Journal of Literature & Theology, Vol 8 No 3, September 1994

IN THE NAME OF THE FATHER AND OF THE MOTHER
Graham Ward
Introduction: The Problem

by outlining a problematic; a problematic which I believe is going to dominate theological thinking throughout the Anglican Communion and the English-speaking world. For with the recent ordination of women as priests by the Anglican Church the clamour will increase for the use in liturgy, theological writing and translations of the Scriptures of an inclusive language which "makes women visible". In fact, Making Women Visible (1989) was the title of an attempt by the Church of England Liturgical Commission to address and redress the problem of gender-bias in collects and prayers. This sensitivity to exclusive language continued in the two new sets of liturgies published in 1990 for experimentation in the parish church:
LET ME BEGIN

Patterns for Worship and The Promise of His Glory. Making women visible will

demand new theologies of woman. More generally, it will demand new theologies and ethics of personhood. It is not simply liturgies and theologies which will be under pressure to change. Our readings and translations of the Bible will have to change. We are informed by the introduction to the New Revised Standard Version (1989) that the policy of the translators (many of them women) was that "in reference to men and women, masculineorientated language should be eliminated as far as can be done without altering passages that reflect the historical situation". What this elimination means, in terms of a praxis, is the changing of the generic 'man' to 'people' or 'neighbours', 'sons' to 'sons and daughters' or 'children', 'forebears' for 'fathers' etc.. Hence we arrive at a definition of 'inclusive language' as "a deliberate attempt...to avoid the use of apparently male terms for both genders, ie., to avoid language that 'excludes' women".1 Aside from my concern with the adjective 'apparently', inclusive language here is being defined negatively—in terms of avoidance—rather than positively—in terms of an enrichment. What follows is not a debunking of this attempt to render language 'inclusive'. Rather, it is an examination of the nature and operation of discourse as it is presupposed by those attempting to develop an inclusive language. I wish to challenge the model of language understood in this scissors and paste approach to texts, by problematizing the relation between sexuality and language, desire and signification. I wish to do this by conOxford Univernty Press 1994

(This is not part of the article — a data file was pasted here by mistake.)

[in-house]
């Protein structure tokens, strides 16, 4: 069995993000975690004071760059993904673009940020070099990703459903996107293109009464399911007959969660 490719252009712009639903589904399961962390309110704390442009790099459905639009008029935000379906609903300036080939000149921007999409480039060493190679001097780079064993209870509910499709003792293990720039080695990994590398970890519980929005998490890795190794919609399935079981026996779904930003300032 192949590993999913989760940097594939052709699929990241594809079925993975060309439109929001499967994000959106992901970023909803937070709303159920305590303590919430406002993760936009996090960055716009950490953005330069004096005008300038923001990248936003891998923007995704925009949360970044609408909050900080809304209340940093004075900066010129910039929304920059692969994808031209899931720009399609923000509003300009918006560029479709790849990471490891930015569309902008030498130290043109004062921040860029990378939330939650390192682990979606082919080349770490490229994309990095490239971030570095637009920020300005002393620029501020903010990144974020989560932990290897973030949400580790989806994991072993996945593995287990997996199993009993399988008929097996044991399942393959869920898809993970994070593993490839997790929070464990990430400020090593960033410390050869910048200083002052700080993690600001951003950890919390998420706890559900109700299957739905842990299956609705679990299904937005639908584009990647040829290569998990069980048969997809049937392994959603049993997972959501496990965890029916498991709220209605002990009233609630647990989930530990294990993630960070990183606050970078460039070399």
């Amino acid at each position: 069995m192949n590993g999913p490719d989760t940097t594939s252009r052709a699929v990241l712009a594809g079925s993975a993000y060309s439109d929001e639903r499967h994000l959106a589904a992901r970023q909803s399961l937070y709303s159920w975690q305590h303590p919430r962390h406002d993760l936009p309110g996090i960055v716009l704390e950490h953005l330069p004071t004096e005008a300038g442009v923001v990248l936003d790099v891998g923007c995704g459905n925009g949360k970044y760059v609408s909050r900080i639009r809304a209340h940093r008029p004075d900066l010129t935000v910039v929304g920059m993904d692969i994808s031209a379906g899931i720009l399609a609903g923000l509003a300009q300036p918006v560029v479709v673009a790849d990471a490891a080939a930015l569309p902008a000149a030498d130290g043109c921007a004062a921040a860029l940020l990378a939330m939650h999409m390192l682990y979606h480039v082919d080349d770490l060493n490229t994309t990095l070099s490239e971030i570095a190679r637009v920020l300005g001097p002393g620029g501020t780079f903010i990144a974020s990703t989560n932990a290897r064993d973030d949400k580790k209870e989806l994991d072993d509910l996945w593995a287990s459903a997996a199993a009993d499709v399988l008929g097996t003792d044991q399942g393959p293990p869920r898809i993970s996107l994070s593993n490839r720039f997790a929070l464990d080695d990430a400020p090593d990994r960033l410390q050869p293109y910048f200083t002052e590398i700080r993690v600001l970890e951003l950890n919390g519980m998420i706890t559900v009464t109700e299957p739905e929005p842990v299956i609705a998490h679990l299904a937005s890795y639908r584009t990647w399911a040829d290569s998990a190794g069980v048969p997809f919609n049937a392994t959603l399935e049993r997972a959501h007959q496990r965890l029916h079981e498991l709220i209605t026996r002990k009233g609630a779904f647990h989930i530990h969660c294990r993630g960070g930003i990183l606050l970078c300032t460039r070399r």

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fronting these attempts at an inclusive language with statements about the nature of symbolic representations, male and female imaginaries, made by Luce Ingaray. This statement comes from an essay included in her volume Parler n'est
jamais neutre (1985), [Speaking is Never Neutral /Neuter]. She is addressing a